Rubber Roof Coverings For Flat Roofs

Welcome to Daniel’s Roof and our excellent guide to rubber roof coverings for flat roofs.

Epdm stands for Ethylene Propylene Diene Monomer and is a type of synthetic rubber based roof covering that is used instead of more traditional materials such as asphalt, torch-on felt and fibre glass. For smaller projects the sheets can be purchased as a single large roll which is then installed without any joints. For larger projects standard rolls can be specified and joints/overlaps sealed with a chemical bonding agent.

Unlike bitumen and asphalt based products, there is no gas or heat required to lay these rubber sheets. This means that the fire risk of the project is almost non-existent ensuring lower insurance premiums for the contractor and peace of mind for the home-owner.

Below you can find more information about these rubber products.

Benefits of Using Rubber

Rubber for flat roof coveringThere are many benefits to rubber roof coatings, these include:

  • No scrap value – will deter thieves, unlike lead.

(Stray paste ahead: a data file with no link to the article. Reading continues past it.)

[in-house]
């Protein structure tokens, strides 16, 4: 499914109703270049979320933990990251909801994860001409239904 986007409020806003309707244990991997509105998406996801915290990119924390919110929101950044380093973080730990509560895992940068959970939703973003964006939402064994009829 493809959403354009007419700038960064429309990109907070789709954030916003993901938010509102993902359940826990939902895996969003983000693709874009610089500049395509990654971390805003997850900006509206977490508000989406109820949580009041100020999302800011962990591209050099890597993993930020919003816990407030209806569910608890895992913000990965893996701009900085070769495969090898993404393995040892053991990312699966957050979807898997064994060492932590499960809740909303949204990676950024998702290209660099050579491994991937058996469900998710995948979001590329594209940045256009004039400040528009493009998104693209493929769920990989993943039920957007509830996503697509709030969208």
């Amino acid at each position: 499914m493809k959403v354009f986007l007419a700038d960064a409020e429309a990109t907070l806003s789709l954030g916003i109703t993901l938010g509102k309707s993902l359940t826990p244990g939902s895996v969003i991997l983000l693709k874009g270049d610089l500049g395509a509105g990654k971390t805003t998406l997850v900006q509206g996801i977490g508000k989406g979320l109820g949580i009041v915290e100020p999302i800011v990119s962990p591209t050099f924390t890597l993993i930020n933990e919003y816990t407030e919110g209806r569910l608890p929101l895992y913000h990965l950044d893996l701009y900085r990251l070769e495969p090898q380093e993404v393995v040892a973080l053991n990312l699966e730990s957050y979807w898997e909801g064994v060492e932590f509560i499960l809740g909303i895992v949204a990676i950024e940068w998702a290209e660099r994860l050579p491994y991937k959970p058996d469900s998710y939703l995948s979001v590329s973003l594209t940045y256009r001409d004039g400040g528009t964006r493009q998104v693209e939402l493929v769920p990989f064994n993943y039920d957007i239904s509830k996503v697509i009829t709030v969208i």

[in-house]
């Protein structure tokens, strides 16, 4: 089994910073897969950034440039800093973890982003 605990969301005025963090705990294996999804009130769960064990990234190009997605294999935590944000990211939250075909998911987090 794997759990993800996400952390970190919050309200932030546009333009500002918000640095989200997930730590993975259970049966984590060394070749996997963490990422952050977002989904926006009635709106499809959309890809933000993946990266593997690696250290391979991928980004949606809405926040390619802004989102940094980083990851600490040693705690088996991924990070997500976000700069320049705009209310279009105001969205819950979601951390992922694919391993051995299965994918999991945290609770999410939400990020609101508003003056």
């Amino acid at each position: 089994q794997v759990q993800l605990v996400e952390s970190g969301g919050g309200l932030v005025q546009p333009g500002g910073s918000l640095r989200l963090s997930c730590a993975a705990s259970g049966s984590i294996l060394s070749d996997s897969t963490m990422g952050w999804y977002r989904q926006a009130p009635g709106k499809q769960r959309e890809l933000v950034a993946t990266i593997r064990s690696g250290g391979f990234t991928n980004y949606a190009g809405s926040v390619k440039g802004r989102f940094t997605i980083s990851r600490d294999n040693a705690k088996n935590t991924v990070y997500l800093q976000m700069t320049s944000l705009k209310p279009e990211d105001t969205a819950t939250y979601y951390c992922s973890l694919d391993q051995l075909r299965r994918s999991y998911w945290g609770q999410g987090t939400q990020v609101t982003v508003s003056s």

• Unlike bitumen it is very resistant to UV rays and weathering.
  • Rubber characteristics prevent cracks from thermal movement.
  • Flexible even in low temperatures.
  • Fully wind resistant.
  • No heat is applied during installation.
  • Can be sealed to timber, brick and metal
  • Backed by longer guarantees

All in One Sheets

All in one roof sheets are best used on smaller projects. The sheet is manufactured either to your specifications or to a standard large size, it is then cut down to size on site and installed with the relevant roof trims and finishes. The sheet should be applied straight to the timber decking and not to any existing oil based felt which should first be fully removed.

Bonded Sheet Coverings

For most installations standard sized rolls should be installed and bonded to each other on the overlaps in accordance with the manufacturers guidelines and using the suggested resin bonder. Extra care should be taken at the overlaps as these sheets do have a high degree of thermal movement and stress on the overlaps. The bonding agent is fully capable of coping with this movement over the life expectancy of the material but only if the strict installation guidelines are adhered to.

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